Tax increase needed (letter)
London Community News
Editor’s Note: This is a copy of a letter sent to the mayor and members of city council
I would like to thank those members that are advocating for a balanced approach to taxation in the 2013 budget, following the staff recommendation to moderately raise taxes while making some cuts to make the difference. I would also like to ask those members that advocate for a third straight zero per cent tax increase to reconsider.
I would love to see my property taxes remain the same. However, I don’t believe a four-year zero per cent tax freeze is achievable without severe cuts to city services. I believe the city should be creative and work to find efficiencies wherever possible to provide London residents with the best service at the least cost.
I believe we should be spending wisely. Instead of spending hundreds of thousands of dollars on light shows and remodeling the Forks of the Thames, we should be investing that money in community programs, infrastructure and culture.
That is why I advocate for a balanced approach. A tax increase of at least 5.8 per cent is needed to maintain city budgets exactly where they are now, while another zero per cent increase would demand a further $25 million be found to cover the shortfall. I believe a goal of 3.5 per cent is most prudent, to work to further trim where possible without unduly harming either taxpayers or city services/staff.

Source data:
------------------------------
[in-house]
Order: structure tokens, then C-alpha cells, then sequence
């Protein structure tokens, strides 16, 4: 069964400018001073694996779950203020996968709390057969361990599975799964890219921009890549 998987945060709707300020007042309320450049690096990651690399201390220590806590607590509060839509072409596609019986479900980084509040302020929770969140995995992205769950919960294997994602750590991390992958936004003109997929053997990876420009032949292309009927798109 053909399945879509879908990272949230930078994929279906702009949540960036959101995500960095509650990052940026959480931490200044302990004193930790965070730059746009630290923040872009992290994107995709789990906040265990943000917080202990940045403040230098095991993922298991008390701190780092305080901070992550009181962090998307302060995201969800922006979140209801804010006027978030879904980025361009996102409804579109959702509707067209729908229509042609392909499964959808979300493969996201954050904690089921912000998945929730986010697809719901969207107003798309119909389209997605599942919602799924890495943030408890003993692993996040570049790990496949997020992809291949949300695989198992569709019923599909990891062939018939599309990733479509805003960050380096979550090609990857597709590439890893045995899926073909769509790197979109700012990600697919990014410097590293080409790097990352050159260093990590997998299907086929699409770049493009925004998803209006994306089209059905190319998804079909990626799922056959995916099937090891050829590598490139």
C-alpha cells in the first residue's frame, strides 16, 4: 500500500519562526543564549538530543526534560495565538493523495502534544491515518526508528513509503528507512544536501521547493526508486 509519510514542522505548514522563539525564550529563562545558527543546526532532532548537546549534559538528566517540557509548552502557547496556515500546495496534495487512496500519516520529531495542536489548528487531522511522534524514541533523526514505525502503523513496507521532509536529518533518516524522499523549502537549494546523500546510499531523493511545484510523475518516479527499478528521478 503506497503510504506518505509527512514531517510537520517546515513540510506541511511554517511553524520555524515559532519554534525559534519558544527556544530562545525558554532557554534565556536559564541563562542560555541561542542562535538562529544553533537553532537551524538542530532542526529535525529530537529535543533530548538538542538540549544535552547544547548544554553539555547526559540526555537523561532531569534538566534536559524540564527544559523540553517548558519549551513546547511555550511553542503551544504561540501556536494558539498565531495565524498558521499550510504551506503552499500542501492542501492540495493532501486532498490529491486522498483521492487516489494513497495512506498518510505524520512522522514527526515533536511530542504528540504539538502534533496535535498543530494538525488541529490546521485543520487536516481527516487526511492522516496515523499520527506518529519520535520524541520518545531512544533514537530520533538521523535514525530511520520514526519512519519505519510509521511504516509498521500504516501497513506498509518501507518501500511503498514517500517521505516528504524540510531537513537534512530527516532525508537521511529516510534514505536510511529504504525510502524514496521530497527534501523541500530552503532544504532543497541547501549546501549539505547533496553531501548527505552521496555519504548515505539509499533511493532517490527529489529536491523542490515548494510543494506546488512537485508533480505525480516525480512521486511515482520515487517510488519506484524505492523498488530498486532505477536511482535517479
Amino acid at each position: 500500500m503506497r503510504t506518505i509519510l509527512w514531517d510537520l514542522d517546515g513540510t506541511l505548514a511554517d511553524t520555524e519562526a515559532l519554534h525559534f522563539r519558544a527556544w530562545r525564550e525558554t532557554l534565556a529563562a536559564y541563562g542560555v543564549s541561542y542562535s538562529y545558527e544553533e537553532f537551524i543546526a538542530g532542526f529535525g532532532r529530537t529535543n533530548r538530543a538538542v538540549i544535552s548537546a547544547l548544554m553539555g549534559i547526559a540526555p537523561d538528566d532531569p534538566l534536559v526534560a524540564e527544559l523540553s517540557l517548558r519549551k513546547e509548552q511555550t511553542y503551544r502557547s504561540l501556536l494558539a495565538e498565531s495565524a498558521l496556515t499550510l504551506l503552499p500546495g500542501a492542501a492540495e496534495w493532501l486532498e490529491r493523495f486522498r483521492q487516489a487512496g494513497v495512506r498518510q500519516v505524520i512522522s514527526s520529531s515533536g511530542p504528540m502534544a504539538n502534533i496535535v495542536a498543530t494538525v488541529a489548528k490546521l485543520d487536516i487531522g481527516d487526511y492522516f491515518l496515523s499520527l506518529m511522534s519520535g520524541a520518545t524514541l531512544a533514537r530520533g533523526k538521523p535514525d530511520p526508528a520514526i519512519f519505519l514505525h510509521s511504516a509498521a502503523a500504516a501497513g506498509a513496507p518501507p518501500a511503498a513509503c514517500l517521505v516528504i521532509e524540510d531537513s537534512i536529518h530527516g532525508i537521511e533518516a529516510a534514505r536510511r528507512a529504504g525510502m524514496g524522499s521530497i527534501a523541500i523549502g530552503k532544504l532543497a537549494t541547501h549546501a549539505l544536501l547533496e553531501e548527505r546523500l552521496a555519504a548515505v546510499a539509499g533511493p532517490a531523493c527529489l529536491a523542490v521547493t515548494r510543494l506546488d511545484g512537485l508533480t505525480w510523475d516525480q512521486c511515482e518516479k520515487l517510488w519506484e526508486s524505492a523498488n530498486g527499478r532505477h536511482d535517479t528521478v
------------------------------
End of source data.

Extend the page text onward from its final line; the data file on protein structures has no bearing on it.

We’re told low tax rates encourage business, something London desperately needs right now. However, I believe this focuses on only half of the issues facing our city. We are also struggling to retain the talented graduates of Western and Fanshawe that come to our city every year, and London residents that have grown up here. This can only happen if City Hall shows it is willing to properly invest in our community.
Many services are under consideration for cuts to achieve zero per cent next year. Less landscaping, street cleaning, park maintenance, slashing our public transit system by more than 20,000 hours, less sidewalk clearing in winter, higher fees for public services; these are just a few on the list. A city with an abysmal public transit system, marred by substandard maintenance and infrastructure, without culture and service investment hardly sounds like a city of opportunity.
We are a global city, attempting to attract a global market. Lower taxes may help induce business, but we also need to be a city people want to live in. If our neighbours like Kitchener-Waterloo, Guelph and the GTA, continue to make strides to update their cities, their services, their culture and their infrastructure as we put everything on hold until the economy improves, we will find ourselves further behind every day.
I came to London to study urban planning technology at Fanshawe. Once graduated, I married, purchased a house and have been fortunate to start a small business. I love London, and although I can perform my work from any location, we have chosen to make London home. However, I am concerned that not enough investment is being made to make our city the absolute best it can be. For this reason I ask you to rethink zero per cent.
Thank you for your time, and consideration. If you’d like to contact me, I can be reached at this address and the numbers provided, I’d be glad to further discuss this complex issue with you.
Brian Gibson, London